Looking at the influence of Latvia’s economy on retail trade industry in Q1 2016 and 2017 it becomes clear that future development of this industry depends on migration and inflation growth rates, as concluded in retail trade outlook Maxima Retail Trade Compass.
In this outlook, Maxima Latvia experts provide their opinion on the situation in retail trade and its development trends in the future.
The country’s population declines and residents gradually relocate to cities.
Every year Latvia’s population declines on average by 1%. This also reduces general demand and consumption. Age structure and birth rate decline affect the structure of the purchase basket and demand for specific categories of products, experts say.
They note that demand and development of store networks are also affected by territorial distribution of Latvia’s population. According to data from the Central Statistical Bureau of Latvia, 68% of the country’s population lived in cities and 32% lived in the countryside at the beginning of 2016. The average decline of countryside residents is two times more rapid than the decline of city residents.
“Analysis of residents’ shopping habits at Maxima Latvia stores reveals certain trends that point towards migration of residents from the countryside to cities. This trend is noticed the most in Latgale and Kurzeme. A significant portion of migration is also noticed in the direction of Riga and Pieriga,” says Maxima Latvia business analytics department director Zane Kaktina.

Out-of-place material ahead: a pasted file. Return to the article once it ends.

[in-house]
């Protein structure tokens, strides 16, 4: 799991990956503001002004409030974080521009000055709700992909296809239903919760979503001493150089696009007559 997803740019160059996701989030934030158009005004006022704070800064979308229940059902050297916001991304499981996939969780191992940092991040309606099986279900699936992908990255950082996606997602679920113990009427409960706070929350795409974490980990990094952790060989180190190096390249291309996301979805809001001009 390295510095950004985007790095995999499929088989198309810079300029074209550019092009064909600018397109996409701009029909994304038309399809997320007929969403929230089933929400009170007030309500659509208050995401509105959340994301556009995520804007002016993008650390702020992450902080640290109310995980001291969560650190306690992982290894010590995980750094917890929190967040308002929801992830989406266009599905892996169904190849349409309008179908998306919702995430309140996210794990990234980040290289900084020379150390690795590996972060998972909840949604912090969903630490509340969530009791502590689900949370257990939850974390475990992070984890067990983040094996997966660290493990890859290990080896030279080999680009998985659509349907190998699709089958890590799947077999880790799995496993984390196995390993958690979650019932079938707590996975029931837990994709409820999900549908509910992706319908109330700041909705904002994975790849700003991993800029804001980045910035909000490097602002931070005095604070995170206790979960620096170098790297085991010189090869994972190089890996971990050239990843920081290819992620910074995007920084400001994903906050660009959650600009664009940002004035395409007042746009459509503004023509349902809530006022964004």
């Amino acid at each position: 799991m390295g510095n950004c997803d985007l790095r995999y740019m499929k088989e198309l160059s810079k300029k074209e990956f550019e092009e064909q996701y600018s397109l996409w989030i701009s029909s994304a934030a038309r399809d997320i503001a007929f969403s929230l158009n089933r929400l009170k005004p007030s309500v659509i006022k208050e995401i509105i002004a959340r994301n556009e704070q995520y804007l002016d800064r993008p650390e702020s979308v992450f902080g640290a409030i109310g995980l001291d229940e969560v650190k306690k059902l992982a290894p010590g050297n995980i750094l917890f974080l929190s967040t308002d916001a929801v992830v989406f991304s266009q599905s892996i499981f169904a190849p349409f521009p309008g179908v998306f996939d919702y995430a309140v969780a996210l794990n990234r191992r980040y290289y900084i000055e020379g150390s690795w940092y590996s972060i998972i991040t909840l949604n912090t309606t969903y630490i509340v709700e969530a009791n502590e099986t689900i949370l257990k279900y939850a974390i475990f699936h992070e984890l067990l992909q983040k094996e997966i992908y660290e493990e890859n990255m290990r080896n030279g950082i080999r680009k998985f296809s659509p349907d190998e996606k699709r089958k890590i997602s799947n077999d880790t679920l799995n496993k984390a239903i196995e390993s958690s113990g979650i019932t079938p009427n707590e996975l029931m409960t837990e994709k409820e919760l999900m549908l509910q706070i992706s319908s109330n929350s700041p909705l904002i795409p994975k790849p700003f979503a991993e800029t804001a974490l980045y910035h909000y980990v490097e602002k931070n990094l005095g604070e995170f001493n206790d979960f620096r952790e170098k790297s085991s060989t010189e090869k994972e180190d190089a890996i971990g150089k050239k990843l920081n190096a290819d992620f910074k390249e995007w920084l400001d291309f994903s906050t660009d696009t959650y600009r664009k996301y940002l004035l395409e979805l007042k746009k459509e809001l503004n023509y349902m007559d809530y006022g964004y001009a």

She also mentions that food retailers pick different development strategies because of that: some focus on the number of stores and turnover specifically in Riga and its adjacent regions and others decide to improve their foothold in regions.
This year for Latvia began with high inflation rates. Average inflation for commodities and services was around 3% in Q1. Prices of food, alcoholic beverages and tobacco products continue growing, experts say.
According to data from the Central Statistical Bureau of Latvia and Maxima Latvia, prices have grown for dairy products, fresh vegetables, cheese and curd cheese, milk, pastries, butter, fresh fruit, sugar, fresh or frozen fish, chocolate, meat products, as well as dried, smoked and salted meat.
As noted by Kaktina, food retail trade market share growth rates are as not so much associated with volume changes as much as they are with inflation growth rates, which are also affected by the rise of costs of raw materials.
It has been concluded that even though turnover of food in retail trade declined last year, there was a general increase of turnover in 2016 – especially in non-food product retail trade, which means a stable 5% increase. This trend is noted for the second consecutive year. Turnover has also increase in specialized stores.
“Development of specialized food stores is taking place in Latvia at the moment. Expansion of specialized alcohol stores was noted in 2016,” Kaktina says.
Growth is noted in the development of other specialized food stores – many producers continue developing specialized stores by opening new ones and reorganizing existing ones. (BNN/Business World Magazine)